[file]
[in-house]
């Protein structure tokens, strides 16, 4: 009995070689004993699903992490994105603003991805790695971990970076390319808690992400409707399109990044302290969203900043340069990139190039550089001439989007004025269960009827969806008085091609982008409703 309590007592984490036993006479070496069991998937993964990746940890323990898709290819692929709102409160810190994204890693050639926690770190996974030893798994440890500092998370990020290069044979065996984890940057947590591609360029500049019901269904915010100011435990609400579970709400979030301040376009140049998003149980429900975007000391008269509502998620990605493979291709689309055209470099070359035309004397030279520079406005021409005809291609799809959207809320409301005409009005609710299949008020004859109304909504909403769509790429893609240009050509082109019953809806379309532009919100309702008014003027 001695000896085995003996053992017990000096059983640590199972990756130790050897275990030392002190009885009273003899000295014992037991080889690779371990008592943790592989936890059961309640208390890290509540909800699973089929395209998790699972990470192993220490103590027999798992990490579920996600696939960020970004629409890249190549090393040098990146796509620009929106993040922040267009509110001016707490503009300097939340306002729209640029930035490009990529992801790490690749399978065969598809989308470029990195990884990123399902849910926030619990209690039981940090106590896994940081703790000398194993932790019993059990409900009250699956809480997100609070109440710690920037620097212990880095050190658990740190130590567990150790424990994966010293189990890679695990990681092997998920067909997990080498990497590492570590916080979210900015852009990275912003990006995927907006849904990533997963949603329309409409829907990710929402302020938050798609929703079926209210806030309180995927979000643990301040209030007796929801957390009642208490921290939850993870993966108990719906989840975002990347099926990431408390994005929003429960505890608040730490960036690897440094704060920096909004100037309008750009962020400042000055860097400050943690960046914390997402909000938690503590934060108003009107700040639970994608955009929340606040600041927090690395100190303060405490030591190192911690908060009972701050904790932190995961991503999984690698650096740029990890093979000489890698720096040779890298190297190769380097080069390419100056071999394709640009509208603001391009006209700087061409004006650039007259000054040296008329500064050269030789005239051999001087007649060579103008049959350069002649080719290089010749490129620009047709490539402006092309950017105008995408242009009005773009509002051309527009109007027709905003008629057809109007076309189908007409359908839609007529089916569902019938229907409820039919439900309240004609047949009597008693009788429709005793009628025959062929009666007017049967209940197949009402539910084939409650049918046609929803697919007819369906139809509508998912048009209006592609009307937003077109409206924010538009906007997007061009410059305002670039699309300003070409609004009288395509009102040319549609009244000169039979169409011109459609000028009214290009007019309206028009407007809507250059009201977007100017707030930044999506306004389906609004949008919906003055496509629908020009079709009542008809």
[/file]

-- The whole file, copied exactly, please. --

[in-house]
């Protein structure tokens, strides 16, 4: 009995070689004993699903992490994105603003991805790695971990970076390319808690992400409707399109990044302290969203900043340069990139190039550089001439989007004025269960009827969806008085091609982008409703 309590007592984490036993006479070496069991998937993964990746940890323990898709290819692929709102409160810190994204890693050639926690770190996974030893798994440890500092998370990020290069044979065996984890940057947590591609360029500049019901269904915010100011435990609400579970709400979030301040376009140049998003149980429900975007000391008269509502998620990605493979291709689309055209470099070359035309004397030279520079406005021409005809291609799809959207809320409301005409009005609710299949008020004859109304909504909403769509790429893609240009050509082109019953809806379309532009919100309702008014003027 001695000896085995003996053992017990000096059983640590199972990756130790050897275990030392002190009885009273003899000295014992037991080889690779371990008592943790592989936890059961309640208390890290509540909800699973089929395209998790699972990470192993220490103590027999798992990490579920996600696939960020970004629409890249190549090393040098990146796509620009929106993040922040267009509110001016707490503009300097939340306002729209640029930035490009990529992801790490690749399978065969598809989308470029990195990884990123399902849910926030619990209690039981940090106590896994940081703790000398194993932790019993059990409900009250699956809480997100609070109440710690920037620097212990880095050190658990740190130590567990150790424990994966010293189990890679695990990681092997998920067909997990080498990497590492570590916080979210900015852009990275912003990006995927907006849904990533997963949603329309409409829907990710929402302020938050798609929703079926209210806030309180995927979000643990301040209030007796929801957390009642208490921290939850993870993966108990719906989840975002990347099926990431408390994005929003429960505890608040730490960036690897440094704060920096909004100037309008750009962020400042000055860097400050943690960046914390997402909000938690503590934060108003009107700040639970994608955009929340606040600041927090690395100190303060405490030591190192911690908060009972701050904790932190995961991503999984690698650096740029990890093979000489890698720096040779890298190297190769380097080069390419100056071999394709640009509208603001391009006209700087061409004006650039007259000054040296008329500064050269030789005239051999001087007649060579103008049959350069002649080719290089010749490129620009047709490539402006092309950017105008995408242009009005773009509002051309527009109007027709905003008629057809109007076309189908007409359908839609007529089916569902019938229907409820039919439900309240004609047949009597008693009788429709005793009628025959062929009666007017049967209940197949009402539910084939409650049918046609929803697919007819369906139809509508998912048009209006592609009307937003077109409206924010538009906007997007061009410059305002670039699309300003070409609004009288395509009102040319549609009244000169039979169409011109459609000028009214290009007019309206028009407007809507250059009201977007100017707030930044999506306004389906609004949008919906003055496509629908020009079709009542008809």